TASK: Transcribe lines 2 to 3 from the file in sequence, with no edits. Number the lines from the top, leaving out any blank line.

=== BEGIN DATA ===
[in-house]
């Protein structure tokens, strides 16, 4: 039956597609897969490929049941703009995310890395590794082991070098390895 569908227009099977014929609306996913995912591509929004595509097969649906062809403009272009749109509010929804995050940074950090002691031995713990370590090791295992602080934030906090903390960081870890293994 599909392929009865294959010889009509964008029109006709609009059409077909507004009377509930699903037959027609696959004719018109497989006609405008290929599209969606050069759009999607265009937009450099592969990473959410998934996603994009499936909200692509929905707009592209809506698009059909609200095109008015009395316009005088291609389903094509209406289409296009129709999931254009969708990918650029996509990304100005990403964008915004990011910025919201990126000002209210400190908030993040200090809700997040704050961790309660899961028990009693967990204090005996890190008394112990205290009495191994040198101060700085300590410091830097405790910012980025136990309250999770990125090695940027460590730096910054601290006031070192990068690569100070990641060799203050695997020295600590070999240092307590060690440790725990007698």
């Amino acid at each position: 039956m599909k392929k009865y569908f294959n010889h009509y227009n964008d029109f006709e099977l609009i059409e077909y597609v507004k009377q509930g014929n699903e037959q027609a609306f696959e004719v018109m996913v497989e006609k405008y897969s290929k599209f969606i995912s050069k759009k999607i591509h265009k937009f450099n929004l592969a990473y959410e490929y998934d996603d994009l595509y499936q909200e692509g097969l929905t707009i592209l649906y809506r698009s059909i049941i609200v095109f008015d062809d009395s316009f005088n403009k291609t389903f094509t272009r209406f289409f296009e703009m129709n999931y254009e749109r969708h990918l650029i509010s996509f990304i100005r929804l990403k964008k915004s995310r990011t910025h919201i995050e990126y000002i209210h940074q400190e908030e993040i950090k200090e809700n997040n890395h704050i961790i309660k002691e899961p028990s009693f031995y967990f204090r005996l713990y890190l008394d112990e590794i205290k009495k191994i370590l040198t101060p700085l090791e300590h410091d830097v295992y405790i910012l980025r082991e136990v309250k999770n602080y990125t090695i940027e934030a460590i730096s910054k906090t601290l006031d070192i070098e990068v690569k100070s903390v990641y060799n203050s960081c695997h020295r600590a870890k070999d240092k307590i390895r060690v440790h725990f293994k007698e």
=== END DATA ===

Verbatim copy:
């Protein structure tokens, strides 16, 4: 039956597609897969490929049941703009995310890395590794082991070098390895 569908227009099977014929609306996913995912591509929004595509097969649906062809403009272009749109509010929804995050940074950090002691031995713990370590090791295992602080934030906090903390960081870890293994 599909392929009865294959010889009509964008029109006709609009059409077909507004009377509930699903037959027609696959004719018109497989006609405008290929599209969606050069759009999607265009937009450099592969990473959410998934996603994009499936909200692509929905707009592209809506698009059909609200095109008015009395316009005088291609389903094509209406289409296009129709999931254009969708990918650029996509990304100005990403964008915004990011910025919201990126000002209210400190908030993040200090809700997040704050961790309660899961028990009693967990204090005996890190008394112990205290009495191994040198101060700085300590410091830097405790910012980025136990309250999770990125090695940027460590730096910054601290006031070192990068690569100070990641060799203050695997020295600590070999240092307590060690440790725990007698």
């Amino acid at each position: 039956m599909k392929k009865y569908f294959n010889h009509y227009n964008d029109f006709e099977l609009i059409e077909y597609v507004k009377q509930g014929n699903e037959q027609a609306f696959e004719v018109m996913v497989e006609k405008y897969s290929k599209f969606i995912s050069k759009k999607i591509h265009k937009f450099n929004l592969a990473y959410e490929y998934d996603d994009l595509y499936q909200e692509g097969l929905t707009i592209l649906y809506r698009s059909i049941i609200v095109f008015d062809d009395s316009f005088n403009k291609t389903f094509t272009r209406f289409f296009e703009m129709n999931y254009e749109r969708h990918l650029i509010s996509f990304i100005r929804l990403k964008k915004s995310r990011t910025h919201i995050e990126y000002i209210h940074q400190e908030e993040i950090k200090e809700n997040n890395h704050i961790i309660k002691e899961p028990s009693f031995y967990f204090r005996l713990y890190l008394d112990e590794i205290k009495k191994i370590l040198t101060p700085l090791e300590h410091d830097v295992y405790i910012l980025r082991e136990v309250k999770n602080y990125t090695i940027e934030a460590i730096s910054k906090t601290l006031d070192i070098e990068v690569k100070s903390v990641y060799n203050s960081c695997h020295r600590a870890k070999d240092k307590i390895r060690v440790h725990f293994k007698e």